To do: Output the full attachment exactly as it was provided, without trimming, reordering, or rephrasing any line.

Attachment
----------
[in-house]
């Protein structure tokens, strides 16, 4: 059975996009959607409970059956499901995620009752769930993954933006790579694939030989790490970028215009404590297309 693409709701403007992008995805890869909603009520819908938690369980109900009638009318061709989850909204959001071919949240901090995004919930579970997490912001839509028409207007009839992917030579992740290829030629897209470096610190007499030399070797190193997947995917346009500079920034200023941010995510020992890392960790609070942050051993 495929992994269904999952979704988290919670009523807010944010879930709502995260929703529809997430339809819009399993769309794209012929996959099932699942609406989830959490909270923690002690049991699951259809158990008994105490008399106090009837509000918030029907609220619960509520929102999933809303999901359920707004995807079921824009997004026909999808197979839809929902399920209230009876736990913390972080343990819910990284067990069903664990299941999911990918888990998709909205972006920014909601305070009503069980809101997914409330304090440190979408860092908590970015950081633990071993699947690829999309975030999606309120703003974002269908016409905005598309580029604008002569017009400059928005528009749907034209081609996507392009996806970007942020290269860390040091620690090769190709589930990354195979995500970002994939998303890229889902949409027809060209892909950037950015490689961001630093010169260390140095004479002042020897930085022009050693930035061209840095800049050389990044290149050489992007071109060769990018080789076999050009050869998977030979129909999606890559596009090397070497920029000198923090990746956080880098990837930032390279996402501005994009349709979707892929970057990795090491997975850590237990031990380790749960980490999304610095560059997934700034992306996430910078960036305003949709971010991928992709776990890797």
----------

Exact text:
[in-house]
């Protein structure tokens, strides 16, 4: 059975996009959607409970059956499901995620009752769930993954933006790579694939030989790490970028215009404590297309 693409709701403007992008995805890869909603009520819908938690369980109900009638009318061709989850909204959001071919949240901090995004919930579970997490912001839509028409207007009839992917030579992740290829030629897209470096610190007499030399070797190193997947995917346009500079920034200023941010995510020992890392960790609070942050051993 495929992994269904999952979704988290919670009523807010944010879930709502995260929703529809997430339809819009399993769309794209012929996959099932699942609406989830959490909270923690002690049991699951259809158990008994105490008399106090009837509000918030029907609220619960509520929102999933809303999901359920707004995807079921824009997004026909999808197979839809929902399920209230009876736990913390972080343990819910990284067990069903664990299941999911990918888990998709909205972006920014909601305070009503069980809101997914409330304090440190979408860092908590970015950081633990071993699947690829999309975030999606309120703003974002269908016409905005598309580029604008002569017009400059928005528009749907034209081609996507392009996806970007942020290269860390040091620690090769190709589930990354195979995500970002994939998303890229889902949409027809060209892909950037950015490689961001630093010169260390140095004479002042020897930085022009050693930035061209840095800049050389990044290149050489992007071109060769990018080789076999050009050869998977030979129909999606890559596009090397070497920029000198923090990746956080880098990837930032390279996402501005994009349709979707892929970057990795090491997975850590237990031990380790749960980490999304610095560059997934700034992306996430910078960036305003949709971010991928992709776990890797």